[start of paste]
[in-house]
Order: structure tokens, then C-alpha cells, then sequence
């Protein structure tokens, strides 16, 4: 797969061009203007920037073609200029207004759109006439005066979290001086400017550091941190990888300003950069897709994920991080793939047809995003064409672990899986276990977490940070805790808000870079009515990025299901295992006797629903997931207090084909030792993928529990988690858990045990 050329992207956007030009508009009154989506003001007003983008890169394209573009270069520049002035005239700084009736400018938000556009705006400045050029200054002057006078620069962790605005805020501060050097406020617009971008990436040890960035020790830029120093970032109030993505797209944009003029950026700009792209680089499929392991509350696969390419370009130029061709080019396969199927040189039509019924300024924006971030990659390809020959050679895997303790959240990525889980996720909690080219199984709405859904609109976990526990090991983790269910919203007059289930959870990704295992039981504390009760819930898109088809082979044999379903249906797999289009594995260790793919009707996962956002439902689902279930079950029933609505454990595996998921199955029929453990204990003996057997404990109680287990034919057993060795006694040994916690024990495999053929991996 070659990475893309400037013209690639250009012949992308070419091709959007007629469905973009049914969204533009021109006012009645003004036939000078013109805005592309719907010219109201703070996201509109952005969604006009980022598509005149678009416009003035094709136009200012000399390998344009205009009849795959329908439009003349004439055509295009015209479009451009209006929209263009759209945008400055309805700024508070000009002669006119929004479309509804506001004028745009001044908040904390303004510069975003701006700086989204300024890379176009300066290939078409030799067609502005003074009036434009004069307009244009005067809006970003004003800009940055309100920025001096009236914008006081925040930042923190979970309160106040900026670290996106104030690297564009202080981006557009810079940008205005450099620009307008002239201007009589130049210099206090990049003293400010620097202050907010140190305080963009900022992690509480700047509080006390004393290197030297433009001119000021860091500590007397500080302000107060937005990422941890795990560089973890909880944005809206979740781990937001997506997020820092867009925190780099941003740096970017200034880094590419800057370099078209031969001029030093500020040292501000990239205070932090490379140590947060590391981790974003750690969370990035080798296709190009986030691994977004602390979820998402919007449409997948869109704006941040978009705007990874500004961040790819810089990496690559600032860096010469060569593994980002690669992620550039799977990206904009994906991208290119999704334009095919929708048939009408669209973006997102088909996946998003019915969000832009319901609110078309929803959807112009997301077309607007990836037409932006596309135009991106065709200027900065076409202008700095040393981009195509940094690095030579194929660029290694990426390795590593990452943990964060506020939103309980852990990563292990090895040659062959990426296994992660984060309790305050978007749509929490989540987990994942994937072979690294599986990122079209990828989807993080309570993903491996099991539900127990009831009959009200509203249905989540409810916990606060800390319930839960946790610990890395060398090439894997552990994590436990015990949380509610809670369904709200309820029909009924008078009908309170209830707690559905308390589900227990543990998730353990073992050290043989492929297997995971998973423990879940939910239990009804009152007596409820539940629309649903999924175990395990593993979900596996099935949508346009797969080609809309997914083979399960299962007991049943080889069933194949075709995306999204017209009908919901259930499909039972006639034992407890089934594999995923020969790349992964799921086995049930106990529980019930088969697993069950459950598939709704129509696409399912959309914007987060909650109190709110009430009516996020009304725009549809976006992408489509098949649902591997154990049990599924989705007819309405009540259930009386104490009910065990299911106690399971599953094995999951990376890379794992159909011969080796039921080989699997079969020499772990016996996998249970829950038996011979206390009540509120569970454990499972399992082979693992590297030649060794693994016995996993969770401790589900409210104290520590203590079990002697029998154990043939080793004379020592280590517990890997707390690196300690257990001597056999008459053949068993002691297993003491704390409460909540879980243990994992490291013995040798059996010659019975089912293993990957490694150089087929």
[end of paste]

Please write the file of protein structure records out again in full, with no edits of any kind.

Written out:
[in-house]
Order: structure tokens, then C-alpha cells, then sequence
């Protein structure tokens, strides 16, 4: 797969061009203007920037073609200029207004759109006439005066979290001086400017550091941190990888300003950069897709994920991080793939047809995003064409672990899986276990977490940070805790808000870079009515990025299901295992006797629903997931207090084909030792993928529990988690858990045990 050329992207956007030009508009009154989506003001007003983008890169394209573009270069520049002035005239700084009736400018938000556009705006400045050029200054002057006078620069962790605005805020501060050097406020617009971008990436040890960035020790830029120093970032109030993505797209944009003029950026700009792209680089499929392991509350696969390419370009130029061709080019396969199927040189039509019924300024924006971030990659390809020959050679895997303790959240990525889980996720909690080219199984709405859904609109976990526990090991983790269910919203007059289930959870990704295992039981504390009760819930898109088809082979044999379903249906797999289009594995260790793919009707996962956002439902689902279930079950029933609505454990595996998921199955029929453990204990003996057997404990109680287990034919057993060795006694040994916690024990495999053929991996 070659990475893309400037013209690639250009012949992308070419091709959007007629469905973009049914969204533009021109006012009645003004036939000078013109805005592309719907010219109201703070996201509109952005969604006009980022598509005149678009416009003035094709136009200012000399390998344009205009009849795959329908439009003349004439055509295009015209479009451009209006929209263009759209945008400055309805700024508070000009002669006119929004479309509804506001004028745009001044908040904390303004510069975003701006700086989204300024890379176009300066290939078409030799067609502005003074009036434009004069307009244009005067809006970003004003800009940055309100920025001096009236914008006081925040930042923190979970309160106040900026670290996106104030690297564009202080981006557009810079940008205005450099620009307008002239201007009589130049210099206090990049003293400010620097202050907010140190305080963009900022992690509480700047509080006390004393290197030297433009001119000021860091500590007397500080302000107060937005990422941890795990560089973890909880944005809206979740781990937001997506997020820092867009925190780099941003740096970017200034880094590419800057370099078209031969001029030093500020040292501000990239205070932090490379140590947060590391981790974003750690969370990035080798296709190009986030691994977004602390979820998402919007449409997948869109704006941040978009705007990874500004961040790819810089990496690559600032860096010469060569593994980002690669992620550039799977990206904009994906991208290119999704334009095919929708048939009408669209973006997102088909996946998003019915969000832009319901609110078309929803959807112009997301077309607007990836037409932006596309135009991106065709200027900065076409202008700095040393981009195509940094690095030579194929660029290694990426390795590593990452943990964060506020939103309980852990990563292990090895040659062959990426296994992660984060309790305050978007749509929490989540987990994942994937072979690294599986990122079209990828989807993080309570993903491996099991539900127990009831009959009200509203249905989540409810916990606060800390319930839960946790610990890395060398090439894997552990994590436990015990949380509610809670369904709200309820029909009924008078009908309170209830707690559905308390589900227990543990998730353990073992050290043989492929297997995971998973423990879940939910239990009804009152007596409820539940629309649903999924175990395990593993979900596996099935949508346009797969080609809309997914083979399960299962007991049943080889069933194949075709995306999204017209009908919901259930499909039972006639034992407890089934594999995923020969790349992964799921086995049930106990529980019930088969697993069950459950598939709704129509696409399912959309914007987060909650109190709110009430009516996020009304725009549809976006992408489509098949649902591997154990049990599924989705007819309405009540259930009386104490009910065990299911106690399971599953094995999951990376890379794992159909011969080796039921080989699997079969020499772990016996996998249970829950038996011979206390009540509120569970454990499972399992082979693992590297030649060794693994016995996993969770401790589900409210104290520590203590079990002697029998154990043939080793004379020592280590517990890997707390690196300690257990001597056999008459053949068993002691297993003491704390409460909540879980243990994992490291013995040798059996010659019975089912293993990957490694150089087929």